He adds: ‘It is no accident this industry has a churn rate of 30%. We have no intention of churning our customers back and forth between brands.’
He justifies his stance, pointing to Tesco Mobile’s ‘explosive growth’, particularly in terms of contract sales, which he says are as good if not better than rivals’ sales rates.
Batchelor confidently predicts that Tesco Phone Shops will achieve ‘over a third of a million contracts in our shops this year’.
Offering the cheapest 12 month iPhone tariff is another factor fuelling Tesco Mobile’s growth. Tesco clinched its iPhone deal with Apple late last year, ahead of Vodafone and Orange. At the time, some analysts predicted poor sales.
‘They were wrong,’ says Batchelor.
He declines to give numbers but says demand for the iPhone has exceeded estimates. ‘I am selling all I can get,’ he adds. ‘It shows the iPhone has gone mainstream. It is no longer a geek, techie product; it’s for everyone.’
He continues: ‘That’s why Apple was keen to work with us. We have the broadest customer base of any supermarket in the UK and they knew we could bring the iPhone to a whole new audience, and that is exactly what has happened.’
A new demographic
The iPhone deal has also brought a wealth of new customers to Tesco. Bachelor explains: ‘The majority of iPhone customers at the big networks are current customers who are upgrading, they are not new.
Whereas the majority of our iPhone customers are new to Tesco Mobile,
which just confirms we are bringing in a new demographic.’
This month, Tesco Mobile stepped up its assault of the contract market, introducing a range of 28 new handsets alongside the iPhone.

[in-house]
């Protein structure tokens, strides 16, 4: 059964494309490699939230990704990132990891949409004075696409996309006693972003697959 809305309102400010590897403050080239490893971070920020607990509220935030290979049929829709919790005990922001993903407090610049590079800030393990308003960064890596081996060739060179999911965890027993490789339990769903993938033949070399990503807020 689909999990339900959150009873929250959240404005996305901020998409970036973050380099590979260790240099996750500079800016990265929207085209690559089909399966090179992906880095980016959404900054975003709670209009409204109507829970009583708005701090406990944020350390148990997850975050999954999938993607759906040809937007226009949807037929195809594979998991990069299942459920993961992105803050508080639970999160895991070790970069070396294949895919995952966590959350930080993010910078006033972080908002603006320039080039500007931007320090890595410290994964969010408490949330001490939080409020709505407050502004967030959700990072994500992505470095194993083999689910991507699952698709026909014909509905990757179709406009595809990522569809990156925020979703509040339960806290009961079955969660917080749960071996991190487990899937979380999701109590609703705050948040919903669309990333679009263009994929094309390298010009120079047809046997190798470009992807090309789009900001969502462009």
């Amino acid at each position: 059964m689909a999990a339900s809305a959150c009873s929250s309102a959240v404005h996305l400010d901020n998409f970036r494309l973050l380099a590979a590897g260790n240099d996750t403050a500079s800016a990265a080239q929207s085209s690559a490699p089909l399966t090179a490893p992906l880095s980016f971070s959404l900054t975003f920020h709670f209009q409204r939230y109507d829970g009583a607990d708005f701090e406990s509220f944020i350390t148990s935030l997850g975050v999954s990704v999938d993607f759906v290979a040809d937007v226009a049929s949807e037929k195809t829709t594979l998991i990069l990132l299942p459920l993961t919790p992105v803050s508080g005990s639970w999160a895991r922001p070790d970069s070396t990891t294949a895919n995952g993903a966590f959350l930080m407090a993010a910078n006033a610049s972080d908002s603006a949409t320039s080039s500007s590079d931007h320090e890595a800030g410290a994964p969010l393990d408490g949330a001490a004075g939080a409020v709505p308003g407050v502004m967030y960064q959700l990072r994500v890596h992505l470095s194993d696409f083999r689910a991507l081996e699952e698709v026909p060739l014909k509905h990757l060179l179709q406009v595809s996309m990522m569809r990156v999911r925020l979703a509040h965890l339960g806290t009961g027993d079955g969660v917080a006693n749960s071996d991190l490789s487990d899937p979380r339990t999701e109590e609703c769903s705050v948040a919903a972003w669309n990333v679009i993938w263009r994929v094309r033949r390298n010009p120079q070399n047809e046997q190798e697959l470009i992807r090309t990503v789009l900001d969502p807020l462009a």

‘This is a very exciting step change,’ says Batchelor. ‘With prepay we were only playing in half the market. Now, with our Phone Shops and the addition of 28 new handsets in our contracts range, we have moved into the whole of the consumer market.’
Tesco is also targeting operators, with new operator upgrade deals planned for this year.
Batchelor explains: ‘We are becoming an increasingly important channel for Vodafone, Orange and O2. We spend a lot of time talking to operators about how we can become their favourite channel to market, and it is clear they are excited at the opportunity of a new channel to market and excited about the opportunity to do upgrades in that space.’
Using the combined power of the Tesco Clubcard and operators’ knowledge of when customer upgrades are due, Batchelor says Tesco Mobile will craft ‘an upgrade experience that fits in brilliantly with the customer, to save her having to go back to the high street to find her operator’.
Tesco Mobile recently confirmed it has more than two million
customers. Batchelor says: ‘That figure is growing at a steady clip. We
are the fastest growing prepay operator in the UK last year and now we have added the postpay, we are growing even faster. This time next year, I am confident we will have a significantly larger number than two million customers.’
High street mobile phone retailers will need to raise their game or they could find themselves facing the same fate as the many butchers, greengrocers, pastry shops and hardware stores that have been swept aside by Tesco’s inexorable advance into new markets.